“For some people, it’s like they’re going back home. For others, it’s like we’re going to our second home,” said Simone Zamarlik, a member of the WYD committee at the suburban parish, which has the largest Polish congregation outside of Poland. “But we’re there to be witness and to represent the youth of Canada.”

The Diocese of London approached the journey to Krakow with the same attitude. The diocese has a large Polish community guided by the Michaelite Fathers (the Congregation of St. Michael the Archangel).

Dan Moynihan, youth co-ordinator for the diocese, said the pilgrimage is a familial experience for the 250 young people.

“We’re blessed to have the Michaelite Fathers to be serving within our diocese and it’s a Polish order in origin,” said Moynihan. “All the communities that we’re staying in are all Michaelite parishes and communities.”

Moynihan said many of the priests and bishops travelling with their group are looking forward to taking the young people to their hometowns. Auxiliary Bishop Joseph Dabrowski is looking forward to showing the group the holy sites in Poland, as well as the place where he grew up.

“It will give me a chance to show them a little bit of Poland and the history and heritage,” said Dabrowski.

For the London diocese and for other diocesan youth ministries, World Youth Day is an opportunity to call on its young people for a heightened spiritual formation. Moynihan said the WYD experience will build future leaders in the local Church.

“From a diocesan perspective, it’s really important for our diocesan family to be integrated and to be shaped by that experience, not just for the sake of the pilgrims, but also for the sake of entire parish communities that support these young people,” he said.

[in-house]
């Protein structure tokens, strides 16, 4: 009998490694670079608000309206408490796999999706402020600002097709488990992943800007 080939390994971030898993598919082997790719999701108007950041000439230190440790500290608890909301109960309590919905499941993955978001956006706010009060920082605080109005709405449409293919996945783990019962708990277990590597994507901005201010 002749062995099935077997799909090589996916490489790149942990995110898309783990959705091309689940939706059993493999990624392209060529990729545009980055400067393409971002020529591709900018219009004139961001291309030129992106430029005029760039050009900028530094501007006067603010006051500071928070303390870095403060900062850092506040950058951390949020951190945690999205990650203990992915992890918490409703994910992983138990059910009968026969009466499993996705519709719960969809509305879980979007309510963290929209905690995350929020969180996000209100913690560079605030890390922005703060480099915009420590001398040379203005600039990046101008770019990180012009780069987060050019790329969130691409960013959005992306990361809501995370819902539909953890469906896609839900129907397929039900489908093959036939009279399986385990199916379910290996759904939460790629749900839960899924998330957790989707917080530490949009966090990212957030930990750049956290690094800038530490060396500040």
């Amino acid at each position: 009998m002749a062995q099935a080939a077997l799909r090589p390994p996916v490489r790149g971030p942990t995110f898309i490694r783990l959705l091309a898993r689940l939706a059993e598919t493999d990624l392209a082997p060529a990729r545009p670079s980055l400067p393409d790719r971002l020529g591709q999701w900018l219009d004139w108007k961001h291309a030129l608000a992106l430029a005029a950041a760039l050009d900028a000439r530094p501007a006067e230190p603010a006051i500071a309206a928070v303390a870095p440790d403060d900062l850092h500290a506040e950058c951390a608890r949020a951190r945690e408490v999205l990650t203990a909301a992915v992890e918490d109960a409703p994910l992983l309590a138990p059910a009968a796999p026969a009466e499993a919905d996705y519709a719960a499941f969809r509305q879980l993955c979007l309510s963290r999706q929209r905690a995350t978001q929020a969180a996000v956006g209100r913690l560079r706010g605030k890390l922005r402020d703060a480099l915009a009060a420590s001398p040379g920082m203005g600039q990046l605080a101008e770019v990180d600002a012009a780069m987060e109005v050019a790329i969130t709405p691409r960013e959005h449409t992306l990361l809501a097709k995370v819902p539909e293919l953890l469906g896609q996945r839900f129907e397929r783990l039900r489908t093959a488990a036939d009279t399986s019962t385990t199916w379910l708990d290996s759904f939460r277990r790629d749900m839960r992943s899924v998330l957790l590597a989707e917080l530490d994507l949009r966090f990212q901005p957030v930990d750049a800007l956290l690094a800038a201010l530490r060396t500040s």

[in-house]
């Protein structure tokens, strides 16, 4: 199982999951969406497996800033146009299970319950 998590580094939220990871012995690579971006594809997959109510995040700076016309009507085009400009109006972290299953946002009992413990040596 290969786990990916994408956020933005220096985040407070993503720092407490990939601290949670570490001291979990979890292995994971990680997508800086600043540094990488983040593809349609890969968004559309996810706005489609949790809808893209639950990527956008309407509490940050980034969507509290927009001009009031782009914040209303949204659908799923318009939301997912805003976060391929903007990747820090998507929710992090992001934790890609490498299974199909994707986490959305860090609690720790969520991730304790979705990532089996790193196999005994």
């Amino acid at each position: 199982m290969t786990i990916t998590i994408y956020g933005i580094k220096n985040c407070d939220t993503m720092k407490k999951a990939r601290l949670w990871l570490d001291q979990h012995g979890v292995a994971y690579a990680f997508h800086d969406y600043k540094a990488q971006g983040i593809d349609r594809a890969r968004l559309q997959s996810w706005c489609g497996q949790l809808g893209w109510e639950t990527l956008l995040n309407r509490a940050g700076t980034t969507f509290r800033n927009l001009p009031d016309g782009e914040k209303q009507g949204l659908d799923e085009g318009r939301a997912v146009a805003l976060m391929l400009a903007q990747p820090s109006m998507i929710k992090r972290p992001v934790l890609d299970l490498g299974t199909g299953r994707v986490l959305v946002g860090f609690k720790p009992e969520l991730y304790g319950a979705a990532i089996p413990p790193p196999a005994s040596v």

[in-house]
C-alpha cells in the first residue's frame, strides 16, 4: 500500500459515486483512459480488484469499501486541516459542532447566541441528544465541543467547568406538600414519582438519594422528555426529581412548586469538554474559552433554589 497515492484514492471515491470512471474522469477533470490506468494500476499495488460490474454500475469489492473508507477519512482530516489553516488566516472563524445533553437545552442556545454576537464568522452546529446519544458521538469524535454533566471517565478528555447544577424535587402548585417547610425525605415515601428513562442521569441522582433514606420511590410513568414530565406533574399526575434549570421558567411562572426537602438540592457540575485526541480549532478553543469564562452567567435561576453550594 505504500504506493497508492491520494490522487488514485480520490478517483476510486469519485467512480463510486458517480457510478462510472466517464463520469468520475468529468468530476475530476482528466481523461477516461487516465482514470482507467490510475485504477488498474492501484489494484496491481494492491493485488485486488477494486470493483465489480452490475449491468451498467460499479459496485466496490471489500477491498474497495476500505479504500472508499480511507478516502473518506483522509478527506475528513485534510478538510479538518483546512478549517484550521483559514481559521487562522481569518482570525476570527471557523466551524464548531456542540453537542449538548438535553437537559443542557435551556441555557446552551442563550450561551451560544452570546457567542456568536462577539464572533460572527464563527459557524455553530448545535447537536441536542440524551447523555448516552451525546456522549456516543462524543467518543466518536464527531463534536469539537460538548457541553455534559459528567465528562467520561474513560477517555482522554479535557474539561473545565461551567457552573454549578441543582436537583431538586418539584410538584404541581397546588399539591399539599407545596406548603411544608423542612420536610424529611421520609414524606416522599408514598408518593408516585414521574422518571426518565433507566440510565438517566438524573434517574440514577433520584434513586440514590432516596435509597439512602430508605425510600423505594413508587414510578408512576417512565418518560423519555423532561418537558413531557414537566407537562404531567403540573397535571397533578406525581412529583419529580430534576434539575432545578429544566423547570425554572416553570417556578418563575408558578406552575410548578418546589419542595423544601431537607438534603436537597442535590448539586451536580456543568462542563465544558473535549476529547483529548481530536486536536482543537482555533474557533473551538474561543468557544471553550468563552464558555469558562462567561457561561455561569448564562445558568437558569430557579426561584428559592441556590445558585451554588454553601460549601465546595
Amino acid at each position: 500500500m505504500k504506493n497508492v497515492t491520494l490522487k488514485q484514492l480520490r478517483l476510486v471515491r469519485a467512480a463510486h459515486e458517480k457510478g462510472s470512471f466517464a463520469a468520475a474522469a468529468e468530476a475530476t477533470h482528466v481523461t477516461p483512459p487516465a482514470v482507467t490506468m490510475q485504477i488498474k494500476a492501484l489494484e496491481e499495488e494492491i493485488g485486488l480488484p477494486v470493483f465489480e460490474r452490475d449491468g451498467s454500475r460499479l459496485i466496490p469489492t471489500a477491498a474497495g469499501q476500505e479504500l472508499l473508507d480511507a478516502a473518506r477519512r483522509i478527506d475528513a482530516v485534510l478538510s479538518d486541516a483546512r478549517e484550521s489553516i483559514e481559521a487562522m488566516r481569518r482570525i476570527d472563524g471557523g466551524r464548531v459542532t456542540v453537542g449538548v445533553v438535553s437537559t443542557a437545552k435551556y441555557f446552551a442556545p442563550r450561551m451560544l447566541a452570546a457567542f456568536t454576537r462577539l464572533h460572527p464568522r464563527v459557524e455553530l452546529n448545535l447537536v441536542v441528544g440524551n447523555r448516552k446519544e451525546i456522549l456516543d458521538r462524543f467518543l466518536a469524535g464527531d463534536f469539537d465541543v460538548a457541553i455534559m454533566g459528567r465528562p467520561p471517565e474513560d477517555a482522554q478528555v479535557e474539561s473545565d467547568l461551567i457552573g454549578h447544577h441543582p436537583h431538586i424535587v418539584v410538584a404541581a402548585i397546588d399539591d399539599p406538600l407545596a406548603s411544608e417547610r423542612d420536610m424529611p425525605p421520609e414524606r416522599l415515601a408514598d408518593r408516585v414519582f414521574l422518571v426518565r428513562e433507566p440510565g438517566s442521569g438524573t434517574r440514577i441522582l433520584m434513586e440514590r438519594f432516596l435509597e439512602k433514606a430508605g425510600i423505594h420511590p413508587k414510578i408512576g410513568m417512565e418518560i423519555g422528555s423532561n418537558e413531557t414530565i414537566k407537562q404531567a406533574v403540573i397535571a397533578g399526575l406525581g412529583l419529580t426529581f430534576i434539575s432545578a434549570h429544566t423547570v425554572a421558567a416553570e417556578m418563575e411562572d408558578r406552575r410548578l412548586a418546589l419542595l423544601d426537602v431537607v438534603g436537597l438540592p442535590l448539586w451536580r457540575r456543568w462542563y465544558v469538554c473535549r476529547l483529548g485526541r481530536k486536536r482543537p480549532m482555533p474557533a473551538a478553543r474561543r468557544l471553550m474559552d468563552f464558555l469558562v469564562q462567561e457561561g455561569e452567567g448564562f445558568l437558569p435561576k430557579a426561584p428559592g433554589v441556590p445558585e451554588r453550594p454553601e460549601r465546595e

Although they are few in number, Bernadette Chevarie and three other pilgrims from the Diocese of Charlottetown have made sure the community knows how much they appreciate their support. 

“On the island, we have such a great Catholic and Christian community that we knew that anything that can really help them in their faith, they would be on board, so we wanted to do something for them,” she said. 

Chevarie and her friends made presentations in parishes to teach about WYD and Pope St. John Paul II. As part of their fundraising campaign, Chevarie’s pilgrim group organized PJPII Hikes for youth. It was an opportunity for them to share what they’ve learned about St. John Paul II with an activity that the founder of the WYD phenomenon himself loved. 

Chevarie said her group is already talking about what can be done to continue giving back to the community after its return from the pilgrimage to Poland.

For the young people in Krakow representing the Canadian Catholic Church, a national celebration will be held July 26, the first day of World Youth Day week, at Tauron Arena at 1 p.m. Quebec Cardinal Gérald Lacroix, primate of Canada, will be presiding over the event alongside eight Canadian bishops, priests, consecrated persons, youth ministers, musicians, artists and young pilgrims.

(Youth Speak News Editor Ko Din is taking in WYD 2016 with the youth group from her parish. Follow her journey and other stories from Krakow at

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    July 26, 2016: The shrine of the Black Madonna was opened to World Youth Day pilgrims so that they could venerate the miraculous image up close. (Photo by Jean Ko Din)

    Follow our reporter Jean Ko Din as she photographs her journey to Krakow, Poland for the 2016 World Youth Day.